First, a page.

BBC iPlayer users could soon be using an innovative piece of brainwave technology to navigate the app. In partnership with tech firm This Place, the corporation has been developing a headset that will allow you to browse and select shows with just the power of your mind.
Not only could it create a faster and more convenient user interface, one very practical advantage of the technology would be to make it much easier for people with disabilities to use the app.
Trials of an early prototype called Mind Control TV, which measures brain activity and sends signals to an experimental version of iPlayer, have so far been successful. Despite its infancy, all ten BBC staff members who tested the device were able to launch the app and view programmes.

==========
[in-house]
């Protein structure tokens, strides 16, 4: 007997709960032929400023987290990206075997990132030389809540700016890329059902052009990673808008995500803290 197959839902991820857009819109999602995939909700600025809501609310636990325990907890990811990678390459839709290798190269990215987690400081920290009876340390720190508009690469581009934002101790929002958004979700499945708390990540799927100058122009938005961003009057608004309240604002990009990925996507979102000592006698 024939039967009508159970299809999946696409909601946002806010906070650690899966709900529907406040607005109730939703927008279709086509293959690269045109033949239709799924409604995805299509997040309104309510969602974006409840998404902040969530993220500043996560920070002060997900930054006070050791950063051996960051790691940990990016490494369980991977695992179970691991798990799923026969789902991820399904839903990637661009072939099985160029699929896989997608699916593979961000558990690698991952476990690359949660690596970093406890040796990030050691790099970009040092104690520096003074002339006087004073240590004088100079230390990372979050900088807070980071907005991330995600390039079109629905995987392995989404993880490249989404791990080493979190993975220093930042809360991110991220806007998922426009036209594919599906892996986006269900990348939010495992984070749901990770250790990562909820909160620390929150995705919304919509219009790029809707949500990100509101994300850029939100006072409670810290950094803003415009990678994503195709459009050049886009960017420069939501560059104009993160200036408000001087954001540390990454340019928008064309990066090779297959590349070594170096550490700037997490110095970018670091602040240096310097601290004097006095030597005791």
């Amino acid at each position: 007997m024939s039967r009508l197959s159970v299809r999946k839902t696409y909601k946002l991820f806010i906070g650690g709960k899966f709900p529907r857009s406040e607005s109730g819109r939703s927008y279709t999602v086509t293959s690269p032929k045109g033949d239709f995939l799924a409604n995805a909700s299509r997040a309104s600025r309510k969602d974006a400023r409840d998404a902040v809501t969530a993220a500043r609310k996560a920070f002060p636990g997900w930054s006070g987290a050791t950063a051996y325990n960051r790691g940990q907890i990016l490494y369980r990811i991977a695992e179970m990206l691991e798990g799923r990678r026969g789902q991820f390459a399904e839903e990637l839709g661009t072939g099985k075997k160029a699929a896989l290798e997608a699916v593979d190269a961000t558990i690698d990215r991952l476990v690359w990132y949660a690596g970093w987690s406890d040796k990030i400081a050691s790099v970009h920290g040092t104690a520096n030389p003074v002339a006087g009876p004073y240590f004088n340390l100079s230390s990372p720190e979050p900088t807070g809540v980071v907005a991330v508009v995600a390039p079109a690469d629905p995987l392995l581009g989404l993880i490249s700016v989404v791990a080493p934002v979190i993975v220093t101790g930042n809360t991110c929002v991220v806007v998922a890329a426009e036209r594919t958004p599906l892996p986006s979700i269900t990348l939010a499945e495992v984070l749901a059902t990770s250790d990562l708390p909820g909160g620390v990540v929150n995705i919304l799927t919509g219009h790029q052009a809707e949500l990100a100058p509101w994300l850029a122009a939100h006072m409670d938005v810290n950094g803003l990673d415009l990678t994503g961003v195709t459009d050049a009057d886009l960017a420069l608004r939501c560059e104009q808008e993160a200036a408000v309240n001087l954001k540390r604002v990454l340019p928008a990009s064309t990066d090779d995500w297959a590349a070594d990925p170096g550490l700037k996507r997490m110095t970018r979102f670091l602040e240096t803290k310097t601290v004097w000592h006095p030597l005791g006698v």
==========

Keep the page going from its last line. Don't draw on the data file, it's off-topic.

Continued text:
However, the BBC has stressed that the cutting-edge prototype is currently in the very early stages of experimentation and that a fully-featured final product is still some way off.
BBC Digital head of business development, Cyrus Saihan, said: "You can imagine a world where instead of having to get up from your sofa or reach for your remote, you just think 'put BBC One on' when you want to watch TV."
"Imagine sitting in your car and thinking 'I want to listen to Radio 4' and hearing the radio station come on during your commute to work. Perhaps you might be able to just think 'give me the latest news' and in response get served up a personalised set of news headlines."
While we can't expect to see the tech hit stores any time soon, the BBC will be documenting its progress on the project on its Internet Blog.
Source: Digital Spy
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